Winfield Parker - Starvin'
Mr. Winfield Parker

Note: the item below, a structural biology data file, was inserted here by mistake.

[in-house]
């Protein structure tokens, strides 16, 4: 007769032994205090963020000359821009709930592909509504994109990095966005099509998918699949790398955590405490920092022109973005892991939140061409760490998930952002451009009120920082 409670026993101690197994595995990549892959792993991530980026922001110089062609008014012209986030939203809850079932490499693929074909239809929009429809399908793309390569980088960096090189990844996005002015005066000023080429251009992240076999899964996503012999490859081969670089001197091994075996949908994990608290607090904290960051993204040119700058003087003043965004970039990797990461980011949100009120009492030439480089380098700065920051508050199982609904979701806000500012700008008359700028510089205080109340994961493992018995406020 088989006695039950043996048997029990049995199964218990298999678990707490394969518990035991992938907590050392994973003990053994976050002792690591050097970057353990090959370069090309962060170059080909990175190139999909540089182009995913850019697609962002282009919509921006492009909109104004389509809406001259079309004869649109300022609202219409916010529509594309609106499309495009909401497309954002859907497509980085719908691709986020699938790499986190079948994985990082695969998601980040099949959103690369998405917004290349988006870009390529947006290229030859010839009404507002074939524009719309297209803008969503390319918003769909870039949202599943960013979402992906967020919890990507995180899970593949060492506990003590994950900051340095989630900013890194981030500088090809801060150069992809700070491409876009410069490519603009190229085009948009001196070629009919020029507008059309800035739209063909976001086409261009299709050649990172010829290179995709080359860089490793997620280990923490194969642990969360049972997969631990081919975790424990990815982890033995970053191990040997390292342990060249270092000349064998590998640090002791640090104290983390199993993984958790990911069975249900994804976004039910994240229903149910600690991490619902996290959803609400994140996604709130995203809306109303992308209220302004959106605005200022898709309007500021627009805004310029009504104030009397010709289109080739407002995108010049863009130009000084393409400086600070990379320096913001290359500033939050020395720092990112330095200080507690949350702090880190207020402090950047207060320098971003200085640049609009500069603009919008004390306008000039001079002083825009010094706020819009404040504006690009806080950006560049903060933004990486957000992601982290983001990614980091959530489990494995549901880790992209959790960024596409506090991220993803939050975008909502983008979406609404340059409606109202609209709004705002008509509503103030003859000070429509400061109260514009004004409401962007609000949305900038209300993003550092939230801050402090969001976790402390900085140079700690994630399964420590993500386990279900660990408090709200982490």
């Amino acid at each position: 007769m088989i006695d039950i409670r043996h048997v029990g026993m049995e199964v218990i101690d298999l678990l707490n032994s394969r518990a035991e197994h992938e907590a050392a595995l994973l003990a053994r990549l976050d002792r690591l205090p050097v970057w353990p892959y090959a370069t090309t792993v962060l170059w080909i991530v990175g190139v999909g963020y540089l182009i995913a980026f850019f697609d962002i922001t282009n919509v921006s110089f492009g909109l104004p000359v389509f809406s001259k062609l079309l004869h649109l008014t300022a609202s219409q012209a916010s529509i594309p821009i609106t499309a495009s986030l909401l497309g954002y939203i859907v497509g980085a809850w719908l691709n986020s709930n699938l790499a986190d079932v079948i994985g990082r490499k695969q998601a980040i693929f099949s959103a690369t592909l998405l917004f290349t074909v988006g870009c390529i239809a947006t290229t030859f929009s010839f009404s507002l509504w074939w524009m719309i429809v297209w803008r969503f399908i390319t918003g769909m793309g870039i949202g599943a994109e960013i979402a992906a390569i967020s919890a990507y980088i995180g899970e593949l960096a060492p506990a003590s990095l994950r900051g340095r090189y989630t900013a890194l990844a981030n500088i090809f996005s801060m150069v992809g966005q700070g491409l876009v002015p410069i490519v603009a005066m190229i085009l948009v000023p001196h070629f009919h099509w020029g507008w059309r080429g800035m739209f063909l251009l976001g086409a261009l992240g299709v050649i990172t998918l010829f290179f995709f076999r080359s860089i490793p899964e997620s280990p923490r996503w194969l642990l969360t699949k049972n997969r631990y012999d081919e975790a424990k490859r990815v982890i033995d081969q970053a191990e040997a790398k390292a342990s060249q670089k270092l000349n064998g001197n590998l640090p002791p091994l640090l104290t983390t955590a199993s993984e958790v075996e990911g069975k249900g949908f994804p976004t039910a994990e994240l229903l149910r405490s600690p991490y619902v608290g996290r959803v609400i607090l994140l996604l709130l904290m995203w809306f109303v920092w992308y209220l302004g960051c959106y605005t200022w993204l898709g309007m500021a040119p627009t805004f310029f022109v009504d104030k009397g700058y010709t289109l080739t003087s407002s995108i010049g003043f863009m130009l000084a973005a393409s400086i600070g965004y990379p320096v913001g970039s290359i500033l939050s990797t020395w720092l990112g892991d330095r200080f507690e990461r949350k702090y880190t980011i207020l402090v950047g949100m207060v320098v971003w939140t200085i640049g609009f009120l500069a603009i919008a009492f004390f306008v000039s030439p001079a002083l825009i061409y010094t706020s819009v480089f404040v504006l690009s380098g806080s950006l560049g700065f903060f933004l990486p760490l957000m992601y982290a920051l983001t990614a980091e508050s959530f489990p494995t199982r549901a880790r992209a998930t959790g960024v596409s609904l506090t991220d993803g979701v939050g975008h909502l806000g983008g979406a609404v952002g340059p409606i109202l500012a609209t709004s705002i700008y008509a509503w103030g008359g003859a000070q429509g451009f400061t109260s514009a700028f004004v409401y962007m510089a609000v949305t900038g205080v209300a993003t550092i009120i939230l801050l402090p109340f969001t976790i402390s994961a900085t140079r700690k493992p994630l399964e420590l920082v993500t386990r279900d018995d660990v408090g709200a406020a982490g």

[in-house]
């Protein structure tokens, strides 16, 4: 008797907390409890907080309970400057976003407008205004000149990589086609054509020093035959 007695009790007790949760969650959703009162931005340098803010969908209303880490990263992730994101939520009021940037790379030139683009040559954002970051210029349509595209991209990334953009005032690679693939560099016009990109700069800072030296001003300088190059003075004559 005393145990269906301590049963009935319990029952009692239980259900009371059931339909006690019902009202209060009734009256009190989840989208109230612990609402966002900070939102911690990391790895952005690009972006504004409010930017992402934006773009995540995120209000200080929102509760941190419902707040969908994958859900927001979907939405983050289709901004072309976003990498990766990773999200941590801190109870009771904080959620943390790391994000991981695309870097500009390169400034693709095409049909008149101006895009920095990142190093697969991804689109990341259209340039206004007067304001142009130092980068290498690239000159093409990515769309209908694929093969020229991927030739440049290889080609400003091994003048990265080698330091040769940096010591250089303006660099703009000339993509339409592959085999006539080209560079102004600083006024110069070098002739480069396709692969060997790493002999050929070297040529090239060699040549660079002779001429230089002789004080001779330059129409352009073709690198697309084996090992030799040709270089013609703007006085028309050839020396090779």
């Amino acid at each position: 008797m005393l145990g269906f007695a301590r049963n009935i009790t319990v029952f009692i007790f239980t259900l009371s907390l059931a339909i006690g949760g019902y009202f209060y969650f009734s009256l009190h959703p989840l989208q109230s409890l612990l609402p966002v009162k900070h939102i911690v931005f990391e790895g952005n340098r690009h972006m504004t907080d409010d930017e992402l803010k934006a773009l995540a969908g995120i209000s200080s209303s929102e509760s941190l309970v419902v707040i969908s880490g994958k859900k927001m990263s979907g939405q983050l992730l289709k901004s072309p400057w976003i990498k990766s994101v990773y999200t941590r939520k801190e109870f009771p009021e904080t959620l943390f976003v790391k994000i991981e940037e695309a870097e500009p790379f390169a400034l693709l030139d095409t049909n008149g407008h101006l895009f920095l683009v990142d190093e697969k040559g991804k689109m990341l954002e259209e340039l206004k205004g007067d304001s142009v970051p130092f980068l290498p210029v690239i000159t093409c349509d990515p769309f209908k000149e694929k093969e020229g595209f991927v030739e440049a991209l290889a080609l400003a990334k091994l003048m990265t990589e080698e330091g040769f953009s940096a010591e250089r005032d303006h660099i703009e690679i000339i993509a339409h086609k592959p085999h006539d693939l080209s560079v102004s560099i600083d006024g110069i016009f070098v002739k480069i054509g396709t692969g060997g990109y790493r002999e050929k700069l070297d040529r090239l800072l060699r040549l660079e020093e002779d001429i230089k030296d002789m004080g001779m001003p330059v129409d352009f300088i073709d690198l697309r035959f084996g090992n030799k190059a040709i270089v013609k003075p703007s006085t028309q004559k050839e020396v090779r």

The weekend was a productive one. I was going through the crates, searching for some interesting and funky sides with which to blog-i-fy, and I lingered in my Philly boxes. As a result, the next week or two will bring four worthwhile Philly based records (not all in a row of course), interrupted by the occasional non-Philadelphia funk heater (and I do mean heater) for your pleasure. While I’m not technically a Philadelphian, I do have friends and family in the area and have become something of a Philly soul “nut” over the years, having spent time in various under-the-radar digging spots. Of course, the under-ness of said radar depends on what diggers you’re talking to. I’ve been in some real caverns that I thought were unexplored, only to find out that the real heat had been carried out years before by more intrepid types than myself. Of course the obscurity of the places where I find these 45s is irrelevant (except where other dusty fingered record hounds are considered), because ultimately the music is what’s important, and when you’re talking about 60’s and 70’s soul and funk music, Philly has as much to offer as almost anywhere in the US. Of “local” Philly labels, one of my personal favorites – due in large part to sides by the mighty Volcanos – is Arctic Records. Co-owned by Philly radio personality Jimmy Bishop, Arctic had it’s biggest success with Barbara Mason’s ‘Yes I’m Ready’. Their discography is marked by many great Northern soul sides, some gospel, and at the very end (1968/69) a couple of nice funk sides. One of the best of these (and one of the hardest Arctic sides to locate in decent shape) is ‘Shake That Thing’ by Winfield Parker. Sharing a backing track with another hard to find Arctic side – Honey & The Bees ‘Baby Do That Thing’ – the Parker 45 is sought after by funk collectors. Sadly, I’ve never been able to score a copy, and as a result, ‘Shake That Thing’ is not today’s selection. However... Searching for that very record made me keep my eyes peeled for stuff by Parker, and as a result, I happened upon the little stick of dynamite you find yourselves downloading this very day. Winfield Parker got his start in his native Baltimore playing saxophone with a local group called the Veejays, before recording for the first time with Sammy Fitzhugh & The Moroccans (how’s that for a name?) in 1959. He moved on to record with the Imperial Thrillers on Ru-Jac in 1963. He would record his first sides as a leader for that label later that year. He continued to record for Ru-Jac into the late 60’s, with one of his singles, ‘Sweet Little Girl’ b/w ‘What Do You Say’ being picked up and issued by ATCO in 1968. He recorded the aforementioned Arctic 45 in 1969 and then went on to record one 45 for the Wand label in 1970. He had his greatest success with the Spring label. His 1971 release for that label ‘S. O. S. (Stop Her On Sight)’ b/w ‘I'm On My Way’ scraped the R&B Top 50. Today’s selection, ‘Starvin’ was the a-side of his second and last 45 for that label. Produced (and co-written) by Philly all-star Bunny Sigler and Phil Hurtt, ‘Starvin’ is a powerful record. Opening with a jangling, but sinister sounding guitar, and supercharged horn blasts, Parker drops in with some soul screams before launching into the verse. The beat is hard and funky, and Parker is, as they say, hitting it. His vocal is relentless, and the band provides a more than adequate backing. I’m not sure what to make of a lyric like: You look good to me baby And I mean you no harm Cause there ain’t no soul sisters Over in Vietnam The energy level remains high into the run off groove, certifying ‘Starvin’ as a lost classic of Philly funk. The flip side '28 Ways (She Loves Me)' was penned by Carl Fisher (of the Vibrations) who also wrote the Volcano's 'Storm Warning'. Parker went on to record for the G.S.F. label, and later as a member of the group Best of Both Worlds for Calla. He continues to perform to this day, singing gospel as part of Winfield Parker & Praise. The track has recently been comped by the BGP label on ‘Living In the Streets 3: Bustin’ Out of the Ghetto’. Were you to seek a copy of the record to keep the lesser records in your crates warm and cozy, you might have to shell out $25 or so.